This floor road map activity is perfect for kids who love vehicles!
Having a cheap, indoor toddler activity that can entertain your child independently for an extended period of time is vital. For the child that loves to play with cars, the floor road map activity is the perfect play plan to have on hand.
Both of our kids loved to play with toy cars when they were babies and toddlers. We now at the end of preschool and beginning of kindergarten, the boys still frequently pull out our large bucket of vehicles to play with.
I love that when they choose to play with toy automobiles they are working on hand-eye coordination and hand dexterity all while having imaginative play.
When our younger son started crawling he would constantly pull the car bin off the shelf. His older brother loved this as he spent a great amount of independent playtime driving the toy cars on the sofa, the floor, the windowsills and on tabletops. Every surface that is drivable became a road!
Creating a play environment
While we were debating the idea of purchasing a car or train activity table for the boy, we wanted to see how much they would like being confined to a set driving space. I created a play environment to see if providing the boys a road map would enhance their play.
During one naptime, I grabbed some painter’s tape that was left over from a previous DIY project and I created a road map on our floor. I made the roads wide enough so even our largest cars could drive through the streets easily. Finally, I placed some of their favorite cars and trucks along the roads so our road map was ready for play.
When the boys came into the living room, the baby squealed with delight that the cars were out for play and my toddler clapped his hands with excitement to see the roads laid out. They sat down and began playing with the cars independently.
My older son loved to line the cars up and push them down the roads in a line. His little brother watched and then started rolling his car through the lines.
Adding buildings to your floor road map activity
After a few moments I decided that they needed to have some buildings to give their city a 3-D effect, so I collected some empty boxes from the recycling bin, grabbed the empty car toy bin and added them to the blank spaces of the road map.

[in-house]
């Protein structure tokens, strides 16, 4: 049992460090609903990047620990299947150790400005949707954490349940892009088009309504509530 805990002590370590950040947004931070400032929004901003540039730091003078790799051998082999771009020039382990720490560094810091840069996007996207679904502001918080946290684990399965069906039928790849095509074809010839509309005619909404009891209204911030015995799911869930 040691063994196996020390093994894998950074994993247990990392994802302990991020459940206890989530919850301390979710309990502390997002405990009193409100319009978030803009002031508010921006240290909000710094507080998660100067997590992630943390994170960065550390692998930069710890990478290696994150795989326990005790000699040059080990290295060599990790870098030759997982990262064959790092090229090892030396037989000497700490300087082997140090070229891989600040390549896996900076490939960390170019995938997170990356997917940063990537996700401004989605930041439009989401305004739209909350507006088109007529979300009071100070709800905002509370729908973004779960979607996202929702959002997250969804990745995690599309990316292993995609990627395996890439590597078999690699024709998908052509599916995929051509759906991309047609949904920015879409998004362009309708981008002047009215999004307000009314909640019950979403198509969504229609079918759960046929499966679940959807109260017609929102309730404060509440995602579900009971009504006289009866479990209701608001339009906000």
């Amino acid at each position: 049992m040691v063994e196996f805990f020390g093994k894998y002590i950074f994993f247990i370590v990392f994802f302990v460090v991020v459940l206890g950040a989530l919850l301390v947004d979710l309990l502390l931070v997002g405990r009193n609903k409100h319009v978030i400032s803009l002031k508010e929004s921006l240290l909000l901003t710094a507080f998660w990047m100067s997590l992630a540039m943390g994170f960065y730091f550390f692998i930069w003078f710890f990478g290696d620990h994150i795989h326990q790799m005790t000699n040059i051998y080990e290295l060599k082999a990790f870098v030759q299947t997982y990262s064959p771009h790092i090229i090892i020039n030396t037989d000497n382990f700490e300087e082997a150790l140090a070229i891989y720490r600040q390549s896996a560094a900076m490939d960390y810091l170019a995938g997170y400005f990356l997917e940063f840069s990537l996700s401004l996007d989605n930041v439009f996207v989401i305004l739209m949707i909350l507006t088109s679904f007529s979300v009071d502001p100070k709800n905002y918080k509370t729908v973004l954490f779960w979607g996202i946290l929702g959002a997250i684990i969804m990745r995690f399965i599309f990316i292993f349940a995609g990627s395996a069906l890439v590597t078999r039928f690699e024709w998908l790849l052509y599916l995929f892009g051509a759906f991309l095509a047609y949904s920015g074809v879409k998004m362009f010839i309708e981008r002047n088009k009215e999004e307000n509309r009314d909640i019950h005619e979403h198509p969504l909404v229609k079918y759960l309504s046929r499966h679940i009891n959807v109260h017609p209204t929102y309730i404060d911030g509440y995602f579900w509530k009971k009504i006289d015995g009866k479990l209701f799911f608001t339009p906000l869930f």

Adding the buildings created a challenge for my toddler, as it required more cautious movements through the city. He enjoyed circling the same building with his lined up cars to test it out the addition.
The building addition was more of an obstacle for my younger son. He started collecting cars in one area near a box. We declared that this was a parking lot and cars soon came and went from this area.
We have been working on “Stop and Go” with our kids and this was the perfect opportunity to continue practicing. I would say “go” and our toddler would push his cars while baby would roll his car or wave it in the air.
When I said “stop” they both froze (and usually giggled). Then we repeated the game. After a few rounds of the game, my older son would attempt to repeat stop or go when I said them.
The boys played with their cars on the road map independently and together very well. Never once did they leave with a car to drive it away from the area. We did have a little driving on one of the building boxes, but maybe it was a parking deck.
A great indoor activity throughout the years!
As a military family we have lived in locations where we are stuck inside for extended periods of time because of storms. We’ve had to dig out of snowstorms and we’ve waited out hurricanes and tropical storms. Additionally we’ve had to stay for extended periods of time at a hotel during a PCS.
Keeping your young children entertained can be challenging in any of these situations. Having the floor road map as a cheap, indoor toddler activity that can entertain your child independently for an extended period has definitely been a sanity saver!
While we did eventually purchase a train table, we have still used the floor road map play plan in all of these situations throughout the years!
The floor road map is not only a great toddler activity, but is wonderful for any child who likes to play with vehicles. The creativity of making a city can be fun for younger elementary students as well making this play plan a long-term winner!
- cognitive development: understanding stop/go; experimenting with cause and effect
- physical skills: strengthening hand-eye coordination and improving hand dexterity;
- engaged senses – touch, sight, and hearing
- creating a traffic light to enhance stop/go learning
- have child participate in decorating landscape and buildings
Level of mess: